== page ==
Too Dark

Is Classical music “too dark?” I suppose at times it can be just dark enough, but I will have to differ with him on this point. It is very nearly sacrilegious to tune the radio to Jack Benny for a “smiler” after something truly sobering and thought-provoking.

Is it too deep? I would hesitate to say anything is too deep. Something too deep is too useful and too beneficial: too good. It simply requires too much work for the modern sensibility.

There is something in our mileau which creates even in those most respectable as thinkers a distaste for “extracurricular” thought — as if thinking is what ought to be done only at prescribed times, being an embarrassing intrusion at any other.

I am not too dark. It’s not my fault that the world sees an impetuous need for untoward brightness. Brightness and ease: “so shalt thy poverty come as one that travelleth; and thy want as an armed man.”1

There are few types of people I detest more than the sluggard. In part, that may be because I detect in myself a certain tendency in that direction. (In the same way, I detest complaining: a vice which has been with great effort expunged from my life.) It may come across as pride to some, but I have no propensity to believe that anyone, with a setting of their mind and will to it, cannot do anything I have succeeded in doing. Therefore, if anyone is lazy, or a complainer, or merely has trouble understanding a concept, I tend to immediately attribute the shortfall to unwillingness rather than inability.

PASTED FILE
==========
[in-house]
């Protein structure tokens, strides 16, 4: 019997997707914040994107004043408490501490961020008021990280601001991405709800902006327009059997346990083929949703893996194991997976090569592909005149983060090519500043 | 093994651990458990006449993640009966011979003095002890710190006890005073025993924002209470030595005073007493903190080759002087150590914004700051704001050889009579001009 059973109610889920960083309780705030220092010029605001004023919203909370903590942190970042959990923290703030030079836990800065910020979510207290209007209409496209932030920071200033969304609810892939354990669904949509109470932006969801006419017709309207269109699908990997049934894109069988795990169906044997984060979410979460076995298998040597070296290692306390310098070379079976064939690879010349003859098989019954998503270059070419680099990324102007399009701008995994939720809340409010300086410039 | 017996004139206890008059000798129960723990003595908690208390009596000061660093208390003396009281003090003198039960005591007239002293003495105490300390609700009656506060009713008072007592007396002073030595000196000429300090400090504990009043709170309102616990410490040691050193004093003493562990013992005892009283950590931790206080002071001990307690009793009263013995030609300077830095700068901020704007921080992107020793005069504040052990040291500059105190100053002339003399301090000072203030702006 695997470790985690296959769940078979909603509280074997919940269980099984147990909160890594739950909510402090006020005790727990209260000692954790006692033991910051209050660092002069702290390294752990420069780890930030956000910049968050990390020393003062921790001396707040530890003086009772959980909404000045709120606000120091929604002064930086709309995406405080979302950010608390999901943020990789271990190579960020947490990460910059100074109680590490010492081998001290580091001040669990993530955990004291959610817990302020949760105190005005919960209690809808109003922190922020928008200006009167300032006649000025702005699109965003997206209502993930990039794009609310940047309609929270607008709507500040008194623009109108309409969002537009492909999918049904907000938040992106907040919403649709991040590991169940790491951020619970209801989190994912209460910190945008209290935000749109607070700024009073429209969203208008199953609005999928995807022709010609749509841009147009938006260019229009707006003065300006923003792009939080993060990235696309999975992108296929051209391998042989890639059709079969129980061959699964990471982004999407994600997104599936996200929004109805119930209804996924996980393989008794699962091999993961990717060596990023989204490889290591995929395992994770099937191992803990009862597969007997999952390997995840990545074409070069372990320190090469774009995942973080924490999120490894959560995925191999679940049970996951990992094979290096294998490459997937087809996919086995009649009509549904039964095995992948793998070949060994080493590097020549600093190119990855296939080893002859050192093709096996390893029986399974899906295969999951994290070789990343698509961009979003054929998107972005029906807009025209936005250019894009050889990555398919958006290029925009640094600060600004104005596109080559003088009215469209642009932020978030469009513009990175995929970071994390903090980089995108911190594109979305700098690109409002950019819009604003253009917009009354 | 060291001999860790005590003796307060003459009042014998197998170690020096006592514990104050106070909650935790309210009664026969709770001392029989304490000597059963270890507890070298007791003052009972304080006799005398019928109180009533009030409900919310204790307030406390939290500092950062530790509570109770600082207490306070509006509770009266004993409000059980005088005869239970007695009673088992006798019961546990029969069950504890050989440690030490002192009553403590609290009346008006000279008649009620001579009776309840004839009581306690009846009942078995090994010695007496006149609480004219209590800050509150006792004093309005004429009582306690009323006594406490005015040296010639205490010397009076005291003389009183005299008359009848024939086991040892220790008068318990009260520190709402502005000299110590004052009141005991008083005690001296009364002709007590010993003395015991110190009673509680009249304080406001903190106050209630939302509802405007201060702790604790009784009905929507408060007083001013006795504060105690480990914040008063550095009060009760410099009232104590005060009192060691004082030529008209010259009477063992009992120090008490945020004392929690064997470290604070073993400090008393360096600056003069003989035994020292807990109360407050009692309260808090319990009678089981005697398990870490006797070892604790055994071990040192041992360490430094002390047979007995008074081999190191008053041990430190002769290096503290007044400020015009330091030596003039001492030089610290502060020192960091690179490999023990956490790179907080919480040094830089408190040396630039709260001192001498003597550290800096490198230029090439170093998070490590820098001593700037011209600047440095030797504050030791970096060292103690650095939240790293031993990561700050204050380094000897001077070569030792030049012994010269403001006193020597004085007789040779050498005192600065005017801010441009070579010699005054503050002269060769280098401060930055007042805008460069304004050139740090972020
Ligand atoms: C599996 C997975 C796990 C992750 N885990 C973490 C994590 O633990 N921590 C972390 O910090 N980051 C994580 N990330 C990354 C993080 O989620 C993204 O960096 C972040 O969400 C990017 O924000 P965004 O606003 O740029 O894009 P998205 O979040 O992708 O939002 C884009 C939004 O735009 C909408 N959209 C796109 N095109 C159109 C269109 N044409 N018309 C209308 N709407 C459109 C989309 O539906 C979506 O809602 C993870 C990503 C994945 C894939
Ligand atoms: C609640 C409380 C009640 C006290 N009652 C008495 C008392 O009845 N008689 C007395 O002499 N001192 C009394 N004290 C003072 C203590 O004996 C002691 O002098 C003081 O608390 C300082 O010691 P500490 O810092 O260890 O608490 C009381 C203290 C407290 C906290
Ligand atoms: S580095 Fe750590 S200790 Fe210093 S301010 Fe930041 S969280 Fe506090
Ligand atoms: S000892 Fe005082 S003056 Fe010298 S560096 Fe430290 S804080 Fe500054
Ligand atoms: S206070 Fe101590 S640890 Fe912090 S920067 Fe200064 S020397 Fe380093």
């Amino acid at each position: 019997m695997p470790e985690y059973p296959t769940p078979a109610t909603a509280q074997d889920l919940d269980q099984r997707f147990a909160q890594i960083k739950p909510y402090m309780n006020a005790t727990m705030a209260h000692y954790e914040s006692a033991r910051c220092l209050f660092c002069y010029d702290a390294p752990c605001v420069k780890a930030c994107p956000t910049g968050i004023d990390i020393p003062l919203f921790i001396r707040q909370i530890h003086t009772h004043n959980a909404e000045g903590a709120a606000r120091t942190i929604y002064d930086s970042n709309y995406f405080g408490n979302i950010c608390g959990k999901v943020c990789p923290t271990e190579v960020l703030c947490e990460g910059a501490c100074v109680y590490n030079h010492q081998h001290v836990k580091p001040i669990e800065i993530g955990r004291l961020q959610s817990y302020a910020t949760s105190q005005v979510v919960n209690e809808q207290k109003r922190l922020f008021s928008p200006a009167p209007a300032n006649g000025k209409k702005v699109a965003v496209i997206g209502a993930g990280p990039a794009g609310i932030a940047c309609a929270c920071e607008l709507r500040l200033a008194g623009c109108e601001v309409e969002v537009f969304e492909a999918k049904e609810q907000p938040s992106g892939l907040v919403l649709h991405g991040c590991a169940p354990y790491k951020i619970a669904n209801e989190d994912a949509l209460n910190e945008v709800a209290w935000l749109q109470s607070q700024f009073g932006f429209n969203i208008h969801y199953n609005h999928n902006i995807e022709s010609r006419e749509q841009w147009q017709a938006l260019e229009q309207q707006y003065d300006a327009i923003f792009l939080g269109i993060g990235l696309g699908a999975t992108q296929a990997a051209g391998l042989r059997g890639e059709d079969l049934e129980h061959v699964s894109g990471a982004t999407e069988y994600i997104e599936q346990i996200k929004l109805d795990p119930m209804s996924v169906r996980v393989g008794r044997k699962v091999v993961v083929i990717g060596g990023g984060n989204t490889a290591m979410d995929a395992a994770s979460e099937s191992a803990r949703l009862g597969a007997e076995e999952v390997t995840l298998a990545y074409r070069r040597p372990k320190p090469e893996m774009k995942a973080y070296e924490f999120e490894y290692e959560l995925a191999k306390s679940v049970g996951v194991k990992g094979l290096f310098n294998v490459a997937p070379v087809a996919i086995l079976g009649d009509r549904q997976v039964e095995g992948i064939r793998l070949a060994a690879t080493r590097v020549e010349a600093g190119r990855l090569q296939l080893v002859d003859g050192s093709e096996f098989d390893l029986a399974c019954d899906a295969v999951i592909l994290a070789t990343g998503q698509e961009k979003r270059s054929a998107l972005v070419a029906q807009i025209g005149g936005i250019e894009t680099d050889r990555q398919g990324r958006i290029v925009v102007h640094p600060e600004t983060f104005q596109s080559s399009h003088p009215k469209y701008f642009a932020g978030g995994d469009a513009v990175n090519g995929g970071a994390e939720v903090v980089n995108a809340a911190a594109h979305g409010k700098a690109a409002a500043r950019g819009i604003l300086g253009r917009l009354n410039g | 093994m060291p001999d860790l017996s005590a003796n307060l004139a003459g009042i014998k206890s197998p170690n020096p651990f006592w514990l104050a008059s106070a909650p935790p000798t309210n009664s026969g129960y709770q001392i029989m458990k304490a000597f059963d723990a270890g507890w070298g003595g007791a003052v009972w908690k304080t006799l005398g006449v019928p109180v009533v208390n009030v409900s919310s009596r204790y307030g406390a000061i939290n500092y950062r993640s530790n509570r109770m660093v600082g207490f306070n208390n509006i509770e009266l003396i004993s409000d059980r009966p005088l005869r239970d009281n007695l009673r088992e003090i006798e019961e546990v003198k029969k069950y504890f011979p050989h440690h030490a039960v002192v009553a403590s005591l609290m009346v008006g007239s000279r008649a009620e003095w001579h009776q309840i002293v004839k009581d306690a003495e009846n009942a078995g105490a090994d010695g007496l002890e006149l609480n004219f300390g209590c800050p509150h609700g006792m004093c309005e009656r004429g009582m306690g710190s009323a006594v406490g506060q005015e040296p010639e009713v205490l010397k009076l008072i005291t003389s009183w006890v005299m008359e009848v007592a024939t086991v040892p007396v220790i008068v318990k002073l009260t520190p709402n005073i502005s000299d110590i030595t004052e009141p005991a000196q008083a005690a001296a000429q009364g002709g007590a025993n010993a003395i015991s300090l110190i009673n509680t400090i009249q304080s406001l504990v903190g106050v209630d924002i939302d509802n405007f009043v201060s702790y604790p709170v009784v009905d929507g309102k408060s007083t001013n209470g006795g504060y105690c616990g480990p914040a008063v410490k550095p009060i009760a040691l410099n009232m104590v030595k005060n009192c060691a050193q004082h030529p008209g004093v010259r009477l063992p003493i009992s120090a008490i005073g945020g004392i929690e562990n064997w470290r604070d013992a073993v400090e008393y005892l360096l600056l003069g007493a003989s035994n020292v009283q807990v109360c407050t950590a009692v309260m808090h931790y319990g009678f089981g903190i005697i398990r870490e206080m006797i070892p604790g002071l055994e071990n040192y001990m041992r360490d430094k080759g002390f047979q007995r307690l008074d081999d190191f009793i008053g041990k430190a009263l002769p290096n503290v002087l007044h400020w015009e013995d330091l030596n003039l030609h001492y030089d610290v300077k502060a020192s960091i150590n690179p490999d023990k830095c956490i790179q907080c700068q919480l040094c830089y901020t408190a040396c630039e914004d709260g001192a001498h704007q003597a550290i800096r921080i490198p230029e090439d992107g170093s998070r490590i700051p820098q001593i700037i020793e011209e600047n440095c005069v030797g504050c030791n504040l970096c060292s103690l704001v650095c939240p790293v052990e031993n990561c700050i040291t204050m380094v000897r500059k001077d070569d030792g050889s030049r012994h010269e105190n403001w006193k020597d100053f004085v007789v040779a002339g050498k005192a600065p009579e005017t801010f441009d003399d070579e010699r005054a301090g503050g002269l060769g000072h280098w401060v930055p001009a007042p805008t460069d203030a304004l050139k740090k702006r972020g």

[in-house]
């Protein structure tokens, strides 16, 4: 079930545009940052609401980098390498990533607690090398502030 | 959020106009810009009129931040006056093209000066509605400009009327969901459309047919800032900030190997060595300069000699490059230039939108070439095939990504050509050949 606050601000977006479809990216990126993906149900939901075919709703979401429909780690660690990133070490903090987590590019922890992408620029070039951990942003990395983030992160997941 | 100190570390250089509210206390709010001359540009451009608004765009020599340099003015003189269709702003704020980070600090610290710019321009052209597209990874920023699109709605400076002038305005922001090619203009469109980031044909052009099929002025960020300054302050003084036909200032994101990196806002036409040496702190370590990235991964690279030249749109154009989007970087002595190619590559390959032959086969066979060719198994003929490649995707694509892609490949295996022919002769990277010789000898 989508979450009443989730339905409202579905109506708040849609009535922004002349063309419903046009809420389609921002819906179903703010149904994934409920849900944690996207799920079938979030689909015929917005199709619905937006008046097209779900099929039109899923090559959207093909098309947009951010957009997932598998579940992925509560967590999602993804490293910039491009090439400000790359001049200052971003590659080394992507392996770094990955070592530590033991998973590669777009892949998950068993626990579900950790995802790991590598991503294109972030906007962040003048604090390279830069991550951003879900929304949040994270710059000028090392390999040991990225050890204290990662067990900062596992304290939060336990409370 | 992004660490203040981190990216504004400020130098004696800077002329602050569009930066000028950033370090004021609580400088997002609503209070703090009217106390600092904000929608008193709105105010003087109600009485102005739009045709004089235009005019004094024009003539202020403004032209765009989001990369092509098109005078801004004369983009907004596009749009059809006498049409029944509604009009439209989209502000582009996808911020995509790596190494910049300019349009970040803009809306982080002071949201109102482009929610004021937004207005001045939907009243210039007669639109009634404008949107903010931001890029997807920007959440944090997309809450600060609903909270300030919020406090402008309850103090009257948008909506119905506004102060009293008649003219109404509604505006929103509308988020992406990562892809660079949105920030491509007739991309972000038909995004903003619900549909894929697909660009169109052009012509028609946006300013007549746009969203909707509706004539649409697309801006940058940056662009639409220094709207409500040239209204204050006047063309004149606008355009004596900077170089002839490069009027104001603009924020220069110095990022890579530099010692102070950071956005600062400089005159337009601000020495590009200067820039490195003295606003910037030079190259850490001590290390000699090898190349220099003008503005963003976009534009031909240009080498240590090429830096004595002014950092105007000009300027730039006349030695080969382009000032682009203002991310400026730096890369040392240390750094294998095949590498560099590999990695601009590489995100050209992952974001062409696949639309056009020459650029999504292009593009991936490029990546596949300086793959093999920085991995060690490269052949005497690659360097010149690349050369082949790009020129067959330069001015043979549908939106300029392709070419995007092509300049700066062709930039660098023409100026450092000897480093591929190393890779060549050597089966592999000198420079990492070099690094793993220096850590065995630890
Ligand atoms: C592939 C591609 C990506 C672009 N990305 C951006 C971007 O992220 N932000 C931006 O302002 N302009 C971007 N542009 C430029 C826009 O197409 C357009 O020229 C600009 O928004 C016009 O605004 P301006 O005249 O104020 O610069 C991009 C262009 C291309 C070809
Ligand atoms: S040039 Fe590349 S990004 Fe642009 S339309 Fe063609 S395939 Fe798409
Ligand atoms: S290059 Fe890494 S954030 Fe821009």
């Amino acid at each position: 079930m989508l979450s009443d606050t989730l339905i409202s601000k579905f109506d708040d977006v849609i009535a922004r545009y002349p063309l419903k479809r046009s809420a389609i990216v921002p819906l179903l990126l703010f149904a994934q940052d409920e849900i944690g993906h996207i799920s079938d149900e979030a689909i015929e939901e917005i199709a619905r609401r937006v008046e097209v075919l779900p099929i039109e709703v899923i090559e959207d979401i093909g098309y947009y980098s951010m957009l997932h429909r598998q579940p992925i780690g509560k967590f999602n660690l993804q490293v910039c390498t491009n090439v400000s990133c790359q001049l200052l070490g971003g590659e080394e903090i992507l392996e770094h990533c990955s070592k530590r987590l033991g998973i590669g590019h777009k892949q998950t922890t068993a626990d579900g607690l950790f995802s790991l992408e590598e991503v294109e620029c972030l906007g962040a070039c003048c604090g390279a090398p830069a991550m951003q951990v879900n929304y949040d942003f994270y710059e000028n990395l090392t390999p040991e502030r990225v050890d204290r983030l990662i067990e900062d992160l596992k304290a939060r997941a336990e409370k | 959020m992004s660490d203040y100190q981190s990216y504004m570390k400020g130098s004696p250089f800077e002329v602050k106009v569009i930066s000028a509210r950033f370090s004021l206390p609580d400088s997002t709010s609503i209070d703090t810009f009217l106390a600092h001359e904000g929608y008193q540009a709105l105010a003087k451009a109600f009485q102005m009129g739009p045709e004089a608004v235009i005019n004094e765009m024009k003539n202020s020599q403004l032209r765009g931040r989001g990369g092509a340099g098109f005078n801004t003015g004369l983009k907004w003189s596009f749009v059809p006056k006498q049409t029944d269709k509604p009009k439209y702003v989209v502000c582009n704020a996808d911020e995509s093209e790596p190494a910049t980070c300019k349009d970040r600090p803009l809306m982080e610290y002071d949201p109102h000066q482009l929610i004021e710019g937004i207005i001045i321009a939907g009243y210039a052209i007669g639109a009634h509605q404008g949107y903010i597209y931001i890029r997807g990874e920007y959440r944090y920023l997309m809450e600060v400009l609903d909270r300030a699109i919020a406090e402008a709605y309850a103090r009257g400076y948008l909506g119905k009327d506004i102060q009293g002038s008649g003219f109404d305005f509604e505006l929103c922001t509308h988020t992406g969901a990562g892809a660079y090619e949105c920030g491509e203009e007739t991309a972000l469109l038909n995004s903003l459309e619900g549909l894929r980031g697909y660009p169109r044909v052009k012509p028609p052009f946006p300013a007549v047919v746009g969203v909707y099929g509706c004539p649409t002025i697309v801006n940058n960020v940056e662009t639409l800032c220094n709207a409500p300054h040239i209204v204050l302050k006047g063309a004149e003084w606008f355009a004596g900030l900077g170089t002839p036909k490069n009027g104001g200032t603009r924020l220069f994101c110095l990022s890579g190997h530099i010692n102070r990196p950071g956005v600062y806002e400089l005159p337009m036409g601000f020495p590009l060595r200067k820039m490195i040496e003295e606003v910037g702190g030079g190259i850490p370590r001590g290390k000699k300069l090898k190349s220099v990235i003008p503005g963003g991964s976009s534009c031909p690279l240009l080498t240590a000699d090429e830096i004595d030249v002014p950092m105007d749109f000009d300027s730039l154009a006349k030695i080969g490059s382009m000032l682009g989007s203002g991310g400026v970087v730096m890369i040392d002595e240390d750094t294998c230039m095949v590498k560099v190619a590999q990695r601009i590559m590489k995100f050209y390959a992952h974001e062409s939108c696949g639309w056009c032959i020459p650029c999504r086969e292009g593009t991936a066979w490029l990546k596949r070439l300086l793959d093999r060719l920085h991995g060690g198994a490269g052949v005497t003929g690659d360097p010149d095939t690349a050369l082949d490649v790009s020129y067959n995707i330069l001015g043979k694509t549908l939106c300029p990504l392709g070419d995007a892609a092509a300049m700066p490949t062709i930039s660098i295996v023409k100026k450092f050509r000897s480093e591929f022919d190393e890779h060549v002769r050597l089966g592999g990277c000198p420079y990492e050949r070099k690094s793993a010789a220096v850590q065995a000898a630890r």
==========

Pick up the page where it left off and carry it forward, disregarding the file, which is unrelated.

If men were not afraid to think, if men were not afraid to do, if men could bring themselves to surpass mere existence, then and only then would this world meet my approval. Until then, thoughtful music will remain too dark; for to enlighten such music requires a lux interna, the which is quenched by men.

“Too deep” only exists in “too deep to see,” when you must swim deeper in order to discern. If men would more than be, no depth would be too great to plumb, nor too dark to illuminate.



Yet a little sleep, a little slumber, a little folding of the hands to sleep: So shall thy poverty come as one that travelleth; and thy want as an armed man.

Proverbs 24:33–34


Site Map • © 2005 Sehrgut